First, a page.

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Advice from the vice: Gen. Chandler shares insights with cadets
Air Force Vice Chief of Staff Gen. Carrol H. "Howie" Chandler speaks with first-class cadets at the Air Force Academy during an informal session in Fairchild Hall on Nov. 12, 2010. General Chandler is a 1974 graduate of the Academy. (U.S. Air Force photo/Bill Evans)
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Advice from the vice: Gen. Chandler offers insights to cadets

Posted 11/18/2010   Updated 11/18/2010 Email story   Print story


by Staff Sgt. Don Branum
U.S. Air Force Academy Public Affairs

11/18/2010 - U.S. AIR FORCE ACADEMY, Colo. -- The Air Force vice chief of staff visited the Air Force Academy Nov. 12 to share some of his leadership experience with first-class cadets.

Gen. Carrol H. "Howie" Chandler opened with a brief discussion of the Air Force's role in providing global vigilance, reach and power for the United States, then offered some tips to the soon-to-be officers in the audience.

Define objectives: "Airmen are very resilient, and they respond very well if you will simply define what they are required to do, and then enforce and apply the standards universally."

Lead in analog: "Face-to-face leadership is the best way to do business."

Keep an open door: "You'll be amazed at how many people walk in your door to explain the various problems in the organization. My advice to you is to listen, because if it's important to them, it needs to be important to you."

Listen: "As a second lieutenant, receiving can be much more important than transmitting."

Know your people: "You need to understand whether the folks who work with you are having a good day or a bad day, and understand enough about them to know if something is on their mind."

Say "thank you": "It doesn't cost you a thing to say 'thanks' to the young guys and gals who are working for you. We don't pay them enough, so there have to be some intangibles associated with being part of this organization, and part of that is recognizing them for what they do."

Be safe: "The two biggest ways we hurt ourselves are on motorcycles and in automobiles. But if you do things the smart way, you'll typically find that's the safe way."

Show maturity, always: "If you ever compromise your ability to lead, quite honestly, you'll never get it back, because your folks will not view you the way they used to."

Encourage loyalty: "When I say loyalty, I mean loyalty to the organization. Give of it freely, and expect the same in return from those who work for you. You need to create an environment where people are willing to speak their minds; but once we've made a decision, we all need to speak with one voice."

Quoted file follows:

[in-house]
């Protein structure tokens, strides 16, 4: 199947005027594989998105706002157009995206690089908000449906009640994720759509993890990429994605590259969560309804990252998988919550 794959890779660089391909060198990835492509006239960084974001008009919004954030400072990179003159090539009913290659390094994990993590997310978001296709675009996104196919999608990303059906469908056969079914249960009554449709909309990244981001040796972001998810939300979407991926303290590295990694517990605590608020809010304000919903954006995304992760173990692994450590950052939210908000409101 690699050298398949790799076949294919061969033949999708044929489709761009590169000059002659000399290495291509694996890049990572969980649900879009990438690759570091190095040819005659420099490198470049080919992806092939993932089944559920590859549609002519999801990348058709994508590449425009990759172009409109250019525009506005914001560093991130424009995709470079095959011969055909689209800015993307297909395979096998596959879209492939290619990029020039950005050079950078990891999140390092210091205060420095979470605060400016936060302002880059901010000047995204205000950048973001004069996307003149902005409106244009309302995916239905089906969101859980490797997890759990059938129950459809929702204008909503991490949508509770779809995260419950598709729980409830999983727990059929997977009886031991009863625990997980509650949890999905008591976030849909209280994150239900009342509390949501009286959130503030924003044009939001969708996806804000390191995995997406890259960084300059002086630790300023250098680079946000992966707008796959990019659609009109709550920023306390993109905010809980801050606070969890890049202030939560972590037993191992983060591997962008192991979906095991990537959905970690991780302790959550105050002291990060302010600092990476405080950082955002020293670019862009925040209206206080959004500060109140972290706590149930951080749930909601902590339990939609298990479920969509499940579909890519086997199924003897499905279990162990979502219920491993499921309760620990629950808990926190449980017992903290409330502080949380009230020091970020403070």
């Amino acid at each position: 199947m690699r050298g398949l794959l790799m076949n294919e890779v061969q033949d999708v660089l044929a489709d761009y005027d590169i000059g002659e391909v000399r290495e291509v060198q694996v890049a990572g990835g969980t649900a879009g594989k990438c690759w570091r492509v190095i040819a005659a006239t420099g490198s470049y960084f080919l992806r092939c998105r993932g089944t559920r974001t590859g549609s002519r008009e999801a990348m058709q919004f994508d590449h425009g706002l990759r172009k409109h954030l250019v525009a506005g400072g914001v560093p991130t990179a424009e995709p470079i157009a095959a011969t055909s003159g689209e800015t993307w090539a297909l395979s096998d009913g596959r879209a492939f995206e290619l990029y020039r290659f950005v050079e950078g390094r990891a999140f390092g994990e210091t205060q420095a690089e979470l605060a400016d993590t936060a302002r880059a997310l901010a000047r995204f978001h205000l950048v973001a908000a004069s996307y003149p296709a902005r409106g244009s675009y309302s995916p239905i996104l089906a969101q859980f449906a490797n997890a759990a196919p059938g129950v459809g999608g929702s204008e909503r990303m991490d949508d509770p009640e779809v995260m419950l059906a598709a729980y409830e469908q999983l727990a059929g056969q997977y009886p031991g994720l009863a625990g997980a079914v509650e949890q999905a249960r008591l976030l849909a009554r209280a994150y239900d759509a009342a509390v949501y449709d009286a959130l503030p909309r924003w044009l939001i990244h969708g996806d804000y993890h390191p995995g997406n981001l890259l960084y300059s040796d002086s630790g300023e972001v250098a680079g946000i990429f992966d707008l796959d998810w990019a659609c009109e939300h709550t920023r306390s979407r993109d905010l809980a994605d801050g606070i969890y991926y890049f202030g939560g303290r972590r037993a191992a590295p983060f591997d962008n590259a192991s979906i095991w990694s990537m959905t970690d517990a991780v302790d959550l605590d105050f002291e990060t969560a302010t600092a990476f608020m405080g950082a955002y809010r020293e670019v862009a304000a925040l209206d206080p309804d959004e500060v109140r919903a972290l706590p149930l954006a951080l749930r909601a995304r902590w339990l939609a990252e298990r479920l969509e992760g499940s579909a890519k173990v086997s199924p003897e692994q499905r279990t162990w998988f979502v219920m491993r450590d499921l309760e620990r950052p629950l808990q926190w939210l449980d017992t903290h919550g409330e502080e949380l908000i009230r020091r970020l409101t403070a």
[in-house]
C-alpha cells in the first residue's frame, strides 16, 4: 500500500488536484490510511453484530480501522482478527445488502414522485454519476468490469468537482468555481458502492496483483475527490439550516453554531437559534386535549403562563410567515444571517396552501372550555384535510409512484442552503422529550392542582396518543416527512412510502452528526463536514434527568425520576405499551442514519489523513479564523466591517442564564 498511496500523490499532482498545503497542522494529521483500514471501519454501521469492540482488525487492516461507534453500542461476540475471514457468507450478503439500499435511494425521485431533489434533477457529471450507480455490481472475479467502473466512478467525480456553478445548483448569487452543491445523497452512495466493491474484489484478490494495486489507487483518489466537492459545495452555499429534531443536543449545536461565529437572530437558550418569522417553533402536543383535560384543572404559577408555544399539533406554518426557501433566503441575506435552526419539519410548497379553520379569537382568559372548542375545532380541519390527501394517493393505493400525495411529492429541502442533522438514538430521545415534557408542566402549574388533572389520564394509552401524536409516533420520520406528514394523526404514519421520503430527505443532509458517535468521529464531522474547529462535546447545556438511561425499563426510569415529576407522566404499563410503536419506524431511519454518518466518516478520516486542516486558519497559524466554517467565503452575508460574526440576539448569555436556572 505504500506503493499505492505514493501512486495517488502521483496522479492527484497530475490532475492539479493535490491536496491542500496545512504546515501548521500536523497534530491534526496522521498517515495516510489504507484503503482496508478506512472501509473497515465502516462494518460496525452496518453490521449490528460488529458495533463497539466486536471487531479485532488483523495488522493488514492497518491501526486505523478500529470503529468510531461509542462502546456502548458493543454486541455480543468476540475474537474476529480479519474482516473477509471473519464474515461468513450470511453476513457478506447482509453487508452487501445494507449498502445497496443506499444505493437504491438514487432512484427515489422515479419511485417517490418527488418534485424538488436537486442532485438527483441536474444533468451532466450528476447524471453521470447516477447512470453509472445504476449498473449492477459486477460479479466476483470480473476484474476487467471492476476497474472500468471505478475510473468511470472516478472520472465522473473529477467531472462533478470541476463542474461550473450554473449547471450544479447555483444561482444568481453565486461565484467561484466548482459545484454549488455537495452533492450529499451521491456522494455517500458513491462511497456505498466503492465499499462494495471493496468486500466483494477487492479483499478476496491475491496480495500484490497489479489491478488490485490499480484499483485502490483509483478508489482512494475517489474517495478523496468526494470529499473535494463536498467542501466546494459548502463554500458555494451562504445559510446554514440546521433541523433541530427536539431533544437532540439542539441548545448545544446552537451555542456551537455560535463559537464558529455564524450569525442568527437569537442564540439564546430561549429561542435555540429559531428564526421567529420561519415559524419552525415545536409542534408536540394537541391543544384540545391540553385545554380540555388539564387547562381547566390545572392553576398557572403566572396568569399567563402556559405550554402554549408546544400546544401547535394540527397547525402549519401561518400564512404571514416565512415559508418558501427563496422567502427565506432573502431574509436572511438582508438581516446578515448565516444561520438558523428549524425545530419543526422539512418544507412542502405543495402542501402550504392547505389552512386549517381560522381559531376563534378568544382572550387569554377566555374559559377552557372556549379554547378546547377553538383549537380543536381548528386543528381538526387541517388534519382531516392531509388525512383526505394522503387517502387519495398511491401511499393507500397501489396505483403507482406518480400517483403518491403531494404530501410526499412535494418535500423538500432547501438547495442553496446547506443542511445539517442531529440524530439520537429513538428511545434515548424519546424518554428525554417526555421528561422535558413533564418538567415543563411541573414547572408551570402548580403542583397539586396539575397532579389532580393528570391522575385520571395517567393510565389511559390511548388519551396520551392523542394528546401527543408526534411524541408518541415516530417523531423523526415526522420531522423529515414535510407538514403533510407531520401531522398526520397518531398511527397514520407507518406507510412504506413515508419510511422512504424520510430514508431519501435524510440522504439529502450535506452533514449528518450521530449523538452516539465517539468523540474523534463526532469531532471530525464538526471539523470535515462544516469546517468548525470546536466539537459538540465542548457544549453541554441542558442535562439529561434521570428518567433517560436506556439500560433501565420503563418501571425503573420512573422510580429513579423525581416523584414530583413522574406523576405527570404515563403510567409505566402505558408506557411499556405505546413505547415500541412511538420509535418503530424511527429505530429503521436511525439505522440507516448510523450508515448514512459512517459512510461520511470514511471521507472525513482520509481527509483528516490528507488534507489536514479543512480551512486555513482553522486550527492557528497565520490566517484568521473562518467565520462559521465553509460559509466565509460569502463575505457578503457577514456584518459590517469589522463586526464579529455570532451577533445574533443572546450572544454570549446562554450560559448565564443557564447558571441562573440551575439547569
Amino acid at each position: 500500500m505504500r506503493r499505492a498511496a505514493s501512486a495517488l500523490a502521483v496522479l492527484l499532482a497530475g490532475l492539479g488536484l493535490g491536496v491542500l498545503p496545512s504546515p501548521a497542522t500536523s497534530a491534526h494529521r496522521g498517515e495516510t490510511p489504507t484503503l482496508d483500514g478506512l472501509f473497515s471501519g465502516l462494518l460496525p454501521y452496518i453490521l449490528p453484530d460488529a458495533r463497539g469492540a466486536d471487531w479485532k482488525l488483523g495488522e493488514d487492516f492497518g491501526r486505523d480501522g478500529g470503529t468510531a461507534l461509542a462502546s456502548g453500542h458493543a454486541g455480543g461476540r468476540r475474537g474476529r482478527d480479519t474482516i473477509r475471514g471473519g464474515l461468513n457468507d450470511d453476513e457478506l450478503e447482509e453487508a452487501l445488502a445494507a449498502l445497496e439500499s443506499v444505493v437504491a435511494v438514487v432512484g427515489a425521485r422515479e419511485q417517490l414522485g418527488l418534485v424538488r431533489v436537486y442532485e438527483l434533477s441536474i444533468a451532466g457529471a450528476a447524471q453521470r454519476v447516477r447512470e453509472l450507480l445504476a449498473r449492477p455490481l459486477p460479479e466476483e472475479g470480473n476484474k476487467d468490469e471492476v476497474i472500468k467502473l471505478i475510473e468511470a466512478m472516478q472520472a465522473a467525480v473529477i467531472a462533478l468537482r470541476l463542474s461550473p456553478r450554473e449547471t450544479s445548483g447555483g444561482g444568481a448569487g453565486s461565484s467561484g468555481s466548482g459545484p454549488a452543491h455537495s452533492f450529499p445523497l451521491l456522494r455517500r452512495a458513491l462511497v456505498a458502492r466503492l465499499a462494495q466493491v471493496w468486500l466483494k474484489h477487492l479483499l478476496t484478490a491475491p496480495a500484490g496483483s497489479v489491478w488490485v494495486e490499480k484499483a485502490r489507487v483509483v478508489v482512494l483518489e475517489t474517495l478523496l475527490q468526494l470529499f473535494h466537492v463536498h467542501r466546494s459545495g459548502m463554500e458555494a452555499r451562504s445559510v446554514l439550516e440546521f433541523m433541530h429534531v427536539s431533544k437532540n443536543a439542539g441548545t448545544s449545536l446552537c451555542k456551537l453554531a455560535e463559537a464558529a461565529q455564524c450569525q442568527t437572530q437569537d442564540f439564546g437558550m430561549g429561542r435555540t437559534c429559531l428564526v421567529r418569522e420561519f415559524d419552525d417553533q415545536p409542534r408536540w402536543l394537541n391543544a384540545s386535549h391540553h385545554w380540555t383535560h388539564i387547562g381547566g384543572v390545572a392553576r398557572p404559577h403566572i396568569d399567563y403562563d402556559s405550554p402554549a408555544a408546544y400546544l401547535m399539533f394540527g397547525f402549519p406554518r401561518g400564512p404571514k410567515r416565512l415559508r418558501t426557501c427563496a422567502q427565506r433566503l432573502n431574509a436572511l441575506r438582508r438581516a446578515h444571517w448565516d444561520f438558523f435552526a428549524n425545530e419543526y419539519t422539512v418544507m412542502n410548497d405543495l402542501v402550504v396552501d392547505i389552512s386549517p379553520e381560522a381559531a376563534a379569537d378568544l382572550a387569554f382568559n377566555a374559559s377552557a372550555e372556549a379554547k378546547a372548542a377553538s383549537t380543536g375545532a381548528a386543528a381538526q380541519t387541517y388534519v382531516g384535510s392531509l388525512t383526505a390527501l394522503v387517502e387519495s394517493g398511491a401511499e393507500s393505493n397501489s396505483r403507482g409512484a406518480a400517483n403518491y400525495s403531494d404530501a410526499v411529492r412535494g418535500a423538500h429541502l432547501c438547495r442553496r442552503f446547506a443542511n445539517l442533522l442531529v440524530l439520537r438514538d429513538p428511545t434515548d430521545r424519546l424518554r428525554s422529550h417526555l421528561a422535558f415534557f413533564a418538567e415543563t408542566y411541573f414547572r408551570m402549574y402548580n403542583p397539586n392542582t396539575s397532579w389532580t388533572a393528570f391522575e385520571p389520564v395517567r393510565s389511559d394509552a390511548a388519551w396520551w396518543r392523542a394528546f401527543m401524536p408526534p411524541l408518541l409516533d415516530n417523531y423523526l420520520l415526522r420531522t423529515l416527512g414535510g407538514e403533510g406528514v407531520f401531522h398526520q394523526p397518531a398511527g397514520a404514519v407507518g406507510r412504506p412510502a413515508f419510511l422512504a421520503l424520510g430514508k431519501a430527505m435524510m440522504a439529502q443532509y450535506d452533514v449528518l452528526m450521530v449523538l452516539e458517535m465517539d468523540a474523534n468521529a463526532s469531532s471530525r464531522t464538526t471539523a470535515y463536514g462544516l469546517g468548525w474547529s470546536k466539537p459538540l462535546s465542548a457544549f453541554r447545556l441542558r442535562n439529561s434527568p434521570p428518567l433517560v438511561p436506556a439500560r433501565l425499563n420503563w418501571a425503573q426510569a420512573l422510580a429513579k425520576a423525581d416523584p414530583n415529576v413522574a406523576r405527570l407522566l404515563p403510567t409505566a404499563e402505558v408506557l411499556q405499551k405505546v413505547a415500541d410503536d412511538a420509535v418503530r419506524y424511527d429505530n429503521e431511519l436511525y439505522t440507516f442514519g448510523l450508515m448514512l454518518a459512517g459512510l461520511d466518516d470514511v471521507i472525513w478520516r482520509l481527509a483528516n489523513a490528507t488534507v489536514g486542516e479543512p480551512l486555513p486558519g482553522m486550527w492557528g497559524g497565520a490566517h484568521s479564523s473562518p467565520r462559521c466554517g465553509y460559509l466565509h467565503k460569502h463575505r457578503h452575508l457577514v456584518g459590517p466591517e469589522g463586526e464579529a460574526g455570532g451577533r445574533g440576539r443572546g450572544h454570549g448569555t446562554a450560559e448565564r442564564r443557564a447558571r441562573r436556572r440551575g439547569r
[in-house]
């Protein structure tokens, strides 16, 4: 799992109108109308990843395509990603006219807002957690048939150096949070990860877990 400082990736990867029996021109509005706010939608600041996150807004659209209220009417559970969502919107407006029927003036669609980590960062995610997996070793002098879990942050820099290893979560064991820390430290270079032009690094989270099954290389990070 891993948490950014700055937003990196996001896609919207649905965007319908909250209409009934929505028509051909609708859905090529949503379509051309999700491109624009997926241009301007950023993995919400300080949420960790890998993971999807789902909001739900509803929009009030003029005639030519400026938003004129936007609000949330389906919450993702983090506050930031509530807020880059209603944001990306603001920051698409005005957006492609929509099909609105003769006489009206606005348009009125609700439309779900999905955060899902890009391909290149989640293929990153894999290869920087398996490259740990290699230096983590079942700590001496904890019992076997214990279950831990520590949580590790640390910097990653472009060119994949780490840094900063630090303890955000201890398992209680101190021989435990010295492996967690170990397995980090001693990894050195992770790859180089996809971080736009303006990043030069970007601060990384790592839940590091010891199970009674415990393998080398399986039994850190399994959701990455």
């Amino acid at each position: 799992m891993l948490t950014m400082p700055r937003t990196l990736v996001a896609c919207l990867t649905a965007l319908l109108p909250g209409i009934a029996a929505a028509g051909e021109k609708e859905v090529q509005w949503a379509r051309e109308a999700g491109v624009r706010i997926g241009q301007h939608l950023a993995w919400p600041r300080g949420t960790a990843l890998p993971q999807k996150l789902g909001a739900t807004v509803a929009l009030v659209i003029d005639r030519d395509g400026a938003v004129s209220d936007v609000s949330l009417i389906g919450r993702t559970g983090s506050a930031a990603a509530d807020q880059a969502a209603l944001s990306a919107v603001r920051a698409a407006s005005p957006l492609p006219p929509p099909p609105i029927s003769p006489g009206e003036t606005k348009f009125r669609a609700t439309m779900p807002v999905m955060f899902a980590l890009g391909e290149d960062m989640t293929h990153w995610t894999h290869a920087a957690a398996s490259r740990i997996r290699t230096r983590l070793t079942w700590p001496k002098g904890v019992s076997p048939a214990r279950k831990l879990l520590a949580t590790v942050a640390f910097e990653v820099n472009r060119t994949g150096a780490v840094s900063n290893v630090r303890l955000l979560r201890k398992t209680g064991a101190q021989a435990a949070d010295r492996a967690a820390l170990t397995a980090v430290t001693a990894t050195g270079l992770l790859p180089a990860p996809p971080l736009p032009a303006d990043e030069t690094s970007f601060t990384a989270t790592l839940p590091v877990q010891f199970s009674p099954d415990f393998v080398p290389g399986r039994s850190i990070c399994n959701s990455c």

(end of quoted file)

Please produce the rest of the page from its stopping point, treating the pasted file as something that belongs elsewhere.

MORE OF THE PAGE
Offer solutions: "We encourage original thought, and we encourage prudent risk-taking. The word there is 'prudent' risk taking. Anybody can point out a problem; you need to be the lieutenant who can point out a solution."

Have fun: "Had I not enjoyed what I'm doing, I wouldn't have done it all the years that I have. A positive attitude is going to be important . Any organization you're a part of will take on the personality of its leaders and mirror them."

Take care of your family: "No matter what you do in the Air Force, once we hand you your last certificate, those are the folks who are going to be there, so you need to take care of them."

Take care of your people: "If you don't, you'll never get the job done."

Leave every job better than you found it: "That's how we've become the greatest Air Force in the world, and that's how we stay that way."

Seek a mentor: "Find a chief master sergeant and two cups of coffee, and let him educate you on what the Air Force is about. You have a great chief here at the Academy who can help you get started."

Seek self improvement: "Professional military education is important; a master's degree eventually is important. The Air Force offers a myriad of training opportunities that will benefit you, so take every opportunity."

As vice chief of staff, General Chandler presides over the Air Staff and serves as a member of the Joint Chiefs of Staff Requirements Oversight Council and Deputy Advisory Working Group. He assists the chief of staff with organizing, training and equipping approximately 680,000 active-duty, Guard, Reserve and civilian forces serving in the United States and overseas.

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